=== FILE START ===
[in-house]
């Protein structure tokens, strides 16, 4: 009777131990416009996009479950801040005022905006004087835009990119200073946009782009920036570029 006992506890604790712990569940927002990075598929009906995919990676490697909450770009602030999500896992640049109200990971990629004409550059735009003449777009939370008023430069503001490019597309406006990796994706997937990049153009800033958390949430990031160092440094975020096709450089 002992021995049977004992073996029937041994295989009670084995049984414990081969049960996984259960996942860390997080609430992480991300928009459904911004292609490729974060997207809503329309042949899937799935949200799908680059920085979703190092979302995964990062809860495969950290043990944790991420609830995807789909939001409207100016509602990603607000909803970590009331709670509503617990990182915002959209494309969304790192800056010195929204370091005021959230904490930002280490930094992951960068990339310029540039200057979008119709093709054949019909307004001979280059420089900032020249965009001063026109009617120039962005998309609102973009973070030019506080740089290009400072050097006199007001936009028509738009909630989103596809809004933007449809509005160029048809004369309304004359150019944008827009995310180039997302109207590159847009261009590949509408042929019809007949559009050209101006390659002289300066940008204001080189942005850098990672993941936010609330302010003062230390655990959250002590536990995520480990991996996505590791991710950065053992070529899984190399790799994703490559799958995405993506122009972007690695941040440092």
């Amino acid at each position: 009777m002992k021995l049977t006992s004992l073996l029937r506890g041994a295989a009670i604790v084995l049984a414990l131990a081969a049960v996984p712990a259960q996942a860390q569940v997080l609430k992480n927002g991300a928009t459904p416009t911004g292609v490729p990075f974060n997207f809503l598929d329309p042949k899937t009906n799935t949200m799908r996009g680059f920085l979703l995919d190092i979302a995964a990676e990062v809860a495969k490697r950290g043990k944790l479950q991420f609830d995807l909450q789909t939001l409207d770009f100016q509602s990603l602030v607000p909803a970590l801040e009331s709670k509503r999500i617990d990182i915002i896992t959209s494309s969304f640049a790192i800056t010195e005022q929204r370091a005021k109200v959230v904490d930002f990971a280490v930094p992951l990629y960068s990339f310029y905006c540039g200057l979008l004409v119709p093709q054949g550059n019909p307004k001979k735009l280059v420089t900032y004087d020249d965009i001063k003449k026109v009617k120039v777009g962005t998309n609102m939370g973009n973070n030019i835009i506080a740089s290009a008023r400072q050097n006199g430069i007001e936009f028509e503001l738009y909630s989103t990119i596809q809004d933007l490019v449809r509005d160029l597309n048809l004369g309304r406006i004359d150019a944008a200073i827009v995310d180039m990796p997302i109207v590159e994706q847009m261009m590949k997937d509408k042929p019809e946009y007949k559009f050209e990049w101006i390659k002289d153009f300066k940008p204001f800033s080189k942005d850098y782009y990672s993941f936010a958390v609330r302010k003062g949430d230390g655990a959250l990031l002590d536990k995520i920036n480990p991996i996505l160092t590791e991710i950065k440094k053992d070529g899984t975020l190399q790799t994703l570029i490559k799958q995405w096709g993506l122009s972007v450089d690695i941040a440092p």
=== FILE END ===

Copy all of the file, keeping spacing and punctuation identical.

[in-house]
């Protein structure tokens, strides 16, 4: 009777131990416009996009479950801040005022905006004087835009990119200073946009782009920036570029 006992506890604790712990569940927002990075598929009906995919990676490697909450770009602030999500896992640049109200990971990629004409550059735009003449777009939370008023430069503001490019597309406006990796994706997937990049153009800033958390949430990031160092440094975020096709450089 002992021995049977004992073996029937041994295989009670084995049984414990081969049960996984259960996942860390997080609430992480991300928009459904911004292609490729974060997207809503329309042949899937799935949200799908680059920085979703190092979302995964990062809860495969950290043990944790991420609830995807789909939001409207100016509602990603607000909803970590009331709670509503617990990182915002959209494309969304790192800056010195929204370091005021959230904490930002280490930094992951960068990339310029540039200057979008119709093709054949019909307004001979280059420089900032020249965009001063026109009617120039962005998309609102973009973070030019506080740089290009400072050097006199007001936009028509738009909630989103596809809004933007449809509005160029048809004369309304004359150019944008827009995310180039997302109207590159847009261009590949509408042929019809007949559009050209101006390659002289300066940008204001080189942005850098990672993941936010609330302010003062230390655990959250002590536990995520480990991996996505590791991710950065053992070529899984190399790799994703490559799958995405993506122009972007690695941040440092």
């Amino acid at each position: 009777m002992k021995l049977t006992s004992l073996l029937r506890g041994a295989a009670i604790v084995l049984a414990l131990a081969a049960v996984p712990a259960q996942a860390q569940v997080l609430k992480n927002g991300a928009t459904p416009t911004g292609v490729p990075f974060n997207f809503l598929d329309p042949k899937t009906n799935t949200m799908r996009g680059f920085l979703l995919d190092i979302a995964a990676e990062v809860a495969k490697r950290g043990k944790l479950q991420f609830d995807l909450q789909t939001l409207d770009f100016q509602s990603l602030v607000p909803a970590l801040e009331s709670k509503r999500i617990d990182i915002i896992t959209s494309s969304f640049a790192i800056t010195e005022q929204r370091a005021k109200v959230v904490d930002f990971a280490v930094p992951l990629y960068s990339f310029y905006c540039g200057l979008l004409v119709p093709q054949g550059n019909p307004k001979k735009l280059v420089t900032y004087d020249d965009i001063k003449k026109v009617k120039v777009g962005t998309n609102m939370g973009n973070n030019i835009i506080a740089s290009a008023r400072q050097n006199g430069i007001e936009f028509e503001l738009y909630s989103t990119i596809q809004d933007l490019v449809r509005d160029l597309n048809l004369g309304r406006i004359d150019a944008a200073i827009v995310d180039m990796p997302i109207v590159e994706q847009m261009m590949k997937d509408k042929p019809e946009y007949k559009f050209e990049w101006i390659k002289d153009f300066k940008p204001f800033s080189k942005d850098y782009y990672s993941f936010a958390v609330r302010k003062g949430d230390g655990a959250l990031l002590d536990k995520i920036n480990p991996i996505l160092t590791e991710i950065k440094k053992d070529g899984t975020l190399q790799t994703l570029i490559k799958q995405w096709g993506l122009s972007v450089d690695i941040a440092p």